1. Rabid Fox
    Offline

    Rabid Fox Member

    Joined:
    May 21, 2008
    Messages:
    56
    Likes Received:
    0
    Location:
    Canada

    The Science of Science Fiction

    Discussion in 'Book Discussion' started by Rabid Fox, Mar 5, 2009.

    My tastes in literature vary widely, as I want to expose myself to as many genres, styles, and authors as I can. I am not what I would comfortably call "well read", but I've dipped my toes in just about every major genre. The one I find disappointing on a surprising level is science fiction.

    I love "Star Trek" telecasts and films, though I wouldn't dare call myself a trekker or even a trekkie. "The Matrix", "Star Wars", and countless other sci-fi films and shows have entertained me on countless occasions. I'm particularly fond of the "Terminator" films, "Battlestar Galactica", and just about anything with Joss Whedon's stamp of approval. But, when it comes to the novels, it becomes hit or miss.

    For instance, I loved "Ender's Game" by Orson Scott Card, "Fahrenheit 451", and "The Free Lunch" by Spider Robinson. On the other hand, I didn't care at all for "The Gods Themselves" by Isaac Asimov, "The Truth Machine" by Jim Halperin, or "The Invisible Man" by HG Wells.

    What I've found with sci-fi novels is that I enjoy the stories, so long as they don't get bogged down with techno-babble. When the characters in the story start chattering on about the science of the situation they're in, I zone out. I have a great suspension of disbelief (especially for an atheist), so when the book starts turning into a schematic textbook I start to regret reading it.

    Blasphemy on my part, perhaps. But, am I the only one who feels this way about the genre?
     
  2. Anthem
    Offline

    Anthem Member

    Joined:
    Mar 4, 2009
    Messages:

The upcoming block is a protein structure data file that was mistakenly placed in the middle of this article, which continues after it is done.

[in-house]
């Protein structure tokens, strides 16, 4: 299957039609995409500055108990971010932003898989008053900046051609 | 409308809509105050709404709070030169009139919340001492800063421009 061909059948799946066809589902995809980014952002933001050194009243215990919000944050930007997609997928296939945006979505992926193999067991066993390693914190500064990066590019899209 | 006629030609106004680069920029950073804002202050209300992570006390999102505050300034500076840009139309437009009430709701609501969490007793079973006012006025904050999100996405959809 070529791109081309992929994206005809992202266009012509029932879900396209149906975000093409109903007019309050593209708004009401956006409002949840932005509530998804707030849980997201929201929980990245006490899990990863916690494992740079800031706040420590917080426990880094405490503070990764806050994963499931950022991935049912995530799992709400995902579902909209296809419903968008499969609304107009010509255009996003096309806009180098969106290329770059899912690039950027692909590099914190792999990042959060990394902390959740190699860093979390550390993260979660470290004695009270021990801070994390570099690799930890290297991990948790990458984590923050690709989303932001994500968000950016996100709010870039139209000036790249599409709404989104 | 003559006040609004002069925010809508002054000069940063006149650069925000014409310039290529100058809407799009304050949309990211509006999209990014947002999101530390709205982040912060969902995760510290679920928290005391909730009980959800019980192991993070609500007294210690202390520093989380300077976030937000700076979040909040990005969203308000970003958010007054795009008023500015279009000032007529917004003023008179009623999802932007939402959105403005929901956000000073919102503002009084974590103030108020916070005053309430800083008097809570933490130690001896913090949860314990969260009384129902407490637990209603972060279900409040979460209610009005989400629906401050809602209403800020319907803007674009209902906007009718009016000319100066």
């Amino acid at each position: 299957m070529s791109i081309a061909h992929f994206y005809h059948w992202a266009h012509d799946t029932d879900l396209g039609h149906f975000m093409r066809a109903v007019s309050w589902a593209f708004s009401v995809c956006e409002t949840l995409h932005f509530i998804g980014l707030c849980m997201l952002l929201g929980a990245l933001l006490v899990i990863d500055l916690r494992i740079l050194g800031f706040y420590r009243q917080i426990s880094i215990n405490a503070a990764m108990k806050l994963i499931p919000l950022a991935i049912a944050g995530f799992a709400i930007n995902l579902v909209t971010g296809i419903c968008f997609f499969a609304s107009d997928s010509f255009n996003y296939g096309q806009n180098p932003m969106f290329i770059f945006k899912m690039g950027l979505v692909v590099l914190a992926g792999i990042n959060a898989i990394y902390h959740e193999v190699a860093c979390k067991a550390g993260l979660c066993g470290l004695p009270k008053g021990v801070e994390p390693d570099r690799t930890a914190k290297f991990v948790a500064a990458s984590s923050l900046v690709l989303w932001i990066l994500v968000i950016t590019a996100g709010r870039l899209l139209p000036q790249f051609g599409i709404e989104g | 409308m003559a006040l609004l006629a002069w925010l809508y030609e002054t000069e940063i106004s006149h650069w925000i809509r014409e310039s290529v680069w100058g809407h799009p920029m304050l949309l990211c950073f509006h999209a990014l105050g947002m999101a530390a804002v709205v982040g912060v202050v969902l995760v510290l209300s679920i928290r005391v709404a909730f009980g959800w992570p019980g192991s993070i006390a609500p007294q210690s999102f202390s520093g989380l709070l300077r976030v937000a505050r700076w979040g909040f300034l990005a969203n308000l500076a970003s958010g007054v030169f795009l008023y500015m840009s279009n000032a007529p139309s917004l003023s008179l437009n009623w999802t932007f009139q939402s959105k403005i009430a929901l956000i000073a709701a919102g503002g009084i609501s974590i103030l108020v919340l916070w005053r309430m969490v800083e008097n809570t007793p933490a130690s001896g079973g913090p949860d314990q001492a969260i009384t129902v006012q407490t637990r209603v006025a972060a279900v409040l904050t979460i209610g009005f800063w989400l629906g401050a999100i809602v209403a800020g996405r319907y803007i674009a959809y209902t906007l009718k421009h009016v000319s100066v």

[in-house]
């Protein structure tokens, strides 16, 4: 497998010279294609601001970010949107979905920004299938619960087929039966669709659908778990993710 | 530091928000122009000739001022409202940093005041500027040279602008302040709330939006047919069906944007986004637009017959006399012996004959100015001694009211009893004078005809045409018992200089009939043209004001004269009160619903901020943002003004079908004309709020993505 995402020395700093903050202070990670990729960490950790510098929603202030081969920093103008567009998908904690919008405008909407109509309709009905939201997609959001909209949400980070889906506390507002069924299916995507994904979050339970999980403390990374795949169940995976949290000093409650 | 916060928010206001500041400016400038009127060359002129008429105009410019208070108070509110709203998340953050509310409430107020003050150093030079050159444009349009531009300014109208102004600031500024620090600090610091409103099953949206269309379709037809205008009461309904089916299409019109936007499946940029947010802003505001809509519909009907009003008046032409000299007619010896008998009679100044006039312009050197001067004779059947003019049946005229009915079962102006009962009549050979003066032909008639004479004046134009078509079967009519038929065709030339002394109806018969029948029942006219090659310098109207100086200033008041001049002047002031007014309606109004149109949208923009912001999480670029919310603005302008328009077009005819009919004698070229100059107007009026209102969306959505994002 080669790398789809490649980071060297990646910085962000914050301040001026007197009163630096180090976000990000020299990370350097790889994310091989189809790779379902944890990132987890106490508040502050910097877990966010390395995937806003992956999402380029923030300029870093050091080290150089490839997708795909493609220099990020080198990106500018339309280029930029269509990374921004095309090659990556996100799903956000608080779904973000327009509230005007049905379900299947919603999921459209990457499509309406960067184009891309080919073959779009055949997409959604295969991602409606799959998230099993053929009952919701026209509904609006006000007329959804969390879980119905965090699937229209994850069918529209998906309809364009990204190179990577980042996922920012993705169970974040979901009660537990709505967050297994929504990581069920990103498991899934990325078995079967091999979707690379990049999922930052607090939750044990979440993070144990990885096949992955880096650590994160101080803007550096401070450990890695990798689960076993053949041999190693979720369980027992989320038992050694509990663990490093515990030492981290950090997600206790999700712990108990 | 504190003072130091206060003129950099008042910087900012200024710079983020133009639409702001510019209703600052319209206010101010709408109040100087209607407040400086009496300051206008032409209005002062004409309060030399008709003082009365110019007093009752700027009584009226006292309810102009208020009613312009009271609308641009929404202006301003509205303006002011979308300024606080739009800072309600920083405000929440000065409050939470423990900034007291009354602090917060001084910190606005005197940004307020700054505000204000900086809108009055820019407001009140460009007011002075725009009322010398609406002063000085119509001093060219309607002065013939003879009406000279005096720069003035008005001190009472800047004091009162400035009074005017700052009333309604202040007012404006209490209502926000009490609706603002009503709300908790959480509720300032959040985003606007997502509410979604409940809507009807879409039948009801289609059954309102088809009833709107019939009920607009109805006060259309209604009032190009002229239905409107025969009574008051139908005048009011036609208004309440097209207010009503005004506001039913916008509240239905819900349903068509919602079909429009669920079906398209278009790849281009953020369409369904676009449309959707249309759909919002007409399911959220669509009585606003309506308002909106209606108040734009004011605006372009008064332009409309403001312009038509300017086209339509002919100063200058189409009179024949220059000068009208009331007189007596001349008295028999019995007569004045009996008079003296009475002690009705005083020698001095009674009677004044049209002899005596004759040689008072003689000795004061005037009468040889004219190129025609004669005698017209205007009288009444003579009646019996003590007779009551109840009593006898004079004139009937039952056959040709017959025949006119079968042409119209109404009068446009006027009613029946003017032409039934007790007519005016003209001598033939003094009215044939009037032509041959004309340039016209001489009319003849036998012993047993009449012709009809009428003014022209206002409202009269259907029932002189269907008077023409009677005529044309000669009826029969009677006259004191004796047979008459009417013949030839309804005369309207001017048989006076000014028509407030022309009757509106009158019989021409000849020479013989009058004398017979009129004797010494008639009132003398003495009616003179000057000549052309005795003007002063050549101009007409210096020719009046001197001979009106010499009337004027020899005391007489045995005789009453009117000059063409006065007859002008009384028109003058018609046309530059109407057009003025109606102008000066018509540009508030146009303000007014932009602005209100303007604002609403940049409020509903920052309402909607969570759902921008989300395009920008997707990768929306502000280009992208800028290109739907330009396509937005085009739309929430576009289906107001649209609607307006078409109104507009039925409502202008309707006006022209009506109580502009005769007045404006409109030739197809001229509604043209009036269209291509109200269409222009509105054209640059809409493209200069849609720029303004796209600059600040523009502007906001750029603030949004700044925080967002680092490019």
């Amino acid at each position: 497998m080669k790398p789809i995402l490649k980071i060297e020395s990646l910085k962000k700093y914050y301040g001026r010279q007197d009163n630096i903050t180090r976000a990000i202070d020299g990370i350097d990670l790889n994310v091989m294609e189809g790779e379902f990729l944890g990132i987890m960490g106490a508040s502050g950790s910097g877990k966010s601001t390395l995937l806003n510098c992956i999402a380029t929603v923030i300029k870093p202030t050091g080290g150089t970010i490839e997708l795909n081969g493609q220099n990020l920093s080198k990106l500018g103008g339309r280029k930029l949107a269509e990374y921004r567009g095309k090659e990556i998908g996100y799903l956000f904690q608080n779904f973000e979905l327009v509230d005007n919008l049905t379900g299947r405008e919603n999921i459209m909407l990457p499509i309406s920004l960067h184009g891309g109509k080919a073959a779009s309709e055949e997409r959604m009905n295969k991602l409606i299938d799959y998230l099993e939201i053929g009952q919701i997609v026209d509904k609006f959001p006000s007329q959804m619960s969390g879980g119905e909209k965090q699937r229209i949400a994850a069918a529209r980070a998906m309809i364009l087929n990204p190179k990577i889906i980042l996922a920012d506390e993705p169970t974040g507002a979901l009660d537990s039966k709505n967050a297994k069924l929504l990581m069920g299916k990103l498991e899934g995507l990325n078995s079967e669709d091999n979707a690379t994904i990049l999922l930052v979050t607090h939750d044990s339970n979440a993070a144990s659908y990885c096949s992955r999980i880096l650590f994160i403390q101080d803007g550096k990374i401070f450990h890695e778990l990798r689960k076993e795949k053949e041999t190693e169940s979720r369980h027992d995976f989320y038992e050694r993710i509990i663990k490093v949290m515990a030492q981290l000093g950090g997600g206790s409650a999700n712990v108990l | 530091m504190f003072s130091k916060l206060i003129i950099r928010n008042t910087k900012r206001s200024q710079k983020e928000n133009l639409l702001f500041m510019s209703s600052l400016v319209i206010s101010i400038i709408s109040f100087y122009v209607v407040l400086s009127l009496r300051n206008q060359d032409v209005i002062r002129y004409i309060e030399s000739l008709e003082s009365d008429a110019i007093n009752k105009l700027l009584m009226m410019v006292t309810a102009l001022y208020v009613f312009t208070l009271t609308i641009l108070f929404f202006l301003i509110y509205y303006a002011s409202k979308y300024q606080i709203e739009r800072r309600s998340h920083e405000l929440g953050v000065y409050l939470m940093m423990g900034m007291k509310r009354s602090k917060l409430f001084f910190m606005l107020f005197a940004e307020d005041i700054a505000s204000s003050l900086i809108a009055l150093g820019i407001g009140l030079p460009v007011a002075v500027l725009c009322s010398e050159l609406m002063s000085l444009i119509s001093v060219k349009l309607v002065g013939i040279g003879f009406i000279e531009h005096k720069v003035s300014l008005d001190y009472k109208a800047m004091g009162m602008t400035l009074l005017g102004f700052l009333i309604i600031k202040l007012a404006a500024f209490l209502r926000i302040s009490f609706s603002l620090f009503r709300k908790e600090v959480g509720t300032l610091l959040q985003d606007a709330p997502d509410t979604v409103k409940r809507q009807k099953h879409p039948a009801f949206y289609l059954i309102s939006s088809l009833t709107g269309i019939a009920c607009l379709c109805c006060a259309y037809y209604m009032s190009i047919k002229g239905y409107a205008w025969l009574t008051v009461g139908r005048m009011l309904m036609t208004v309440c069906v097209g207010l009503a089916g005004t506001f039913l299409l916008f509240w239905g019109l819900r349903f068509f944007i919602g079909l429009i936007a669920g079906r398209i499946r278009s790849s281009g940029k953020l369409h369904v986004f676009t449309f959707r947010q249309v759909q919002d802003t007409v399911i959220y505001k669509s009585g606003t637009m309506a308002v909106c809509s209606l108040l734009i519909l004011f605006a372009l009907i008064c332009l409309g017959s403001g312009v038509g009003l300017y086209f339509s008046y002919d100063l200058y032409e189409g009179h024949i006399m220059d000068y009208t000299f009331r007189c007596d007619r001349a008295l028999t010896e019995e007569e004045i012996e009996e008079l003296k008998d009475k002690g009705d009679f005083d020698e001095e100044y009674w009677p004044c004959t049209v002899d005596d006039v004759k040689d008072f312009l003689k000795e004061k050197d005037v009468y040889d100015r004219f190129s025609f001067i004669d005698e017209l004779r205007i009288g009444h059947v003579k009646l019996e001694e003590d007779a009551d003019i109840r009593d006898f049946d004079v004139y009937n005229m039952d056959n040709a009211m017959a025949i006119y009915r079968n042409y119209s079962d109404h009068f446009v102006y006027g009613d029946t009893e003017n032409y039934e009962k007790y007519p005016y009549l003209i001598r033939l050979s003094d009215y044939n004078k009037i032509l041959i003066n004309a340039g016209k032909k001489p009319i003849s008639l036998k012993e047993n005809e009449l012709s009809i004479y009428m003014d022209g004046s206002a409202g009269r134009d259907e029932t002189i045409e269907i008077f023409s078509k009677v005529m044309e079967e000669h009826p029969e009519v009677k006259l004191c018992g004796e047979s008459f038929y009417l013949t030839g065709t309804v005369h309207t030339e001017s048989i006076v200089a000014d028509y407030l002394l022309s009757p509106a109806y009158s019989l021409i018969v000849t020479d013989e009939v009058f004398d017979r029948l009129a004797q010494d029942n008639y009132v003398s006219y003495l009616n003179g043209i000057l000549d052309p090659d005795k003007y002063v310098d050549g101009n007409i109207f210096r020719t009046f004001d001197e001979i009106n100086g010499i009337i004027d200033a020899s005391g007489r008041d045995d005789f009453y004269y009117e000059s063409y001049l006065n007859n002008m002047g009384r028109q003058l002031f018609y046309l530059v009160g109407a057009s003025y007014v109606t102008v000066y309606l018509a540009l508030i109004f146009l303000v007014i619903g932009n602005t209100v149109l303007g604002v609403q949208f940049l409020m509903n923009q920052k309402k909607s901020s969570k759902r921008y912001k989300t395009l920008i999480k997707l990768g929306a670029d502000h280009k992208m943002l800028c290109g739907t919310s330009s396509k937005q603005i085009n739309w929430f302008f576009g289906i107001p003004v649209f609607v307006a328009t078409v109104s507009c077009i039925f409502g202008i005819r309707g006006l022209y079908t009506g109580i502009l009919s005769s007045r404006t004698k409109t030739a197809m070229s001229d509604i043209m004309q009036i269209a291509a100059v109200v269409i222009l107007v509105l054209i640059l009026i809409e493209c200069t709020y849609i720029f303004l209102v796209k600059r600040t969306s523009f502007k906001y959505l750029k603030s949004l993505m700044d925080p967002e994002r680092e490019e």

33
    Likes Received:
    0
    Yeah I know what you mean - certain science fiction stories I feel like I need a phd in astropyshics just to grasp what they're getting at and I think authors should try to avoid that or at least do the Star Trek method:

    Character 1: How about if we (insert scientific jargon in here, something about intrisnic fields and magnetism)

    Character 2: Oh, like mixing baking soda and vinegar to make a volcano!

    Character 1: Exactly

    I think science-fiction should primarily be about what technology is possible of, not what technology is. It's imporant for the writer to explain the function rather than detail. It's more important to tell us that the machine creates a life-sustaning environment rather than go on a 20 page rant about the nitty-gritty of how. Telling us how distracts from the plot, which in any science ficiton novel should be about how we use a technology not how we made it.

    And Vonnegut said science fiction writers know nothing about science!
     
  3. Cogito
    Offline

    Cogito Former Mod, Retired Supporter Contributor

    Joined:
    May 19, 2007
    Messages:
    35,935
    Likes Received:
    2,043
    Location:
    Massachusetts, USA
    Vonnegut's strength is as a writer, not a man of science. His doomsday weapon. Ice Nine, in his acclaimed novel Cat's Cradle is a wonderful philosophical creation, but it is thermodynamically impossible, or the Earh's water would already have taken that stable form.

    There is a big difference between technobabble and exploring the potential consequences of a scientific discovery or technological development. Sometimes, you really do have to explain the parameters in order to explore it in the story. Compare the detailed discussions of different models of time in James P. Hogan's Thrice Upon A Time with the many just-in-time technological breakthroughs in E. E. "Doc" Smith's Lensmen series. The former sets the necessary ground rules for main action of the story (and incidentally affects how you view other time travel SF). whereas the latter pulls one rabbit after another out of a hat to save the day again and again.

    Don't get me wrong. The Lensmen series is a very enjoyable read, and Smith's writing is, in my mind, a notch above Hogan's. Still. Hogan's books are a bit more thought provoking, so I think they are better sci-fi.

    I'm a scientist. I get annoyed by technonsense and thirty-dollar words that ultimately translate to "something magical happens", but if there is a well-thought idea behind the story, I can get behind it even if the science isn't quite perfect.
     
  4. thirdwind
    Offline

    thirdwind Contributing Member Contest Administrator Reviewer Contributor

    Joined:
    Jul 17, 2008
    Messages:
    7,352
    Likes Received:
    2,896
    Location:
    Boston
    Try The Time Machine by H.G. Wells. It was my first novel by Wells, and it was what really got me interested in Wells. Besides, it's a more fun and interesting read than The Invisible Man.
     

Share This Page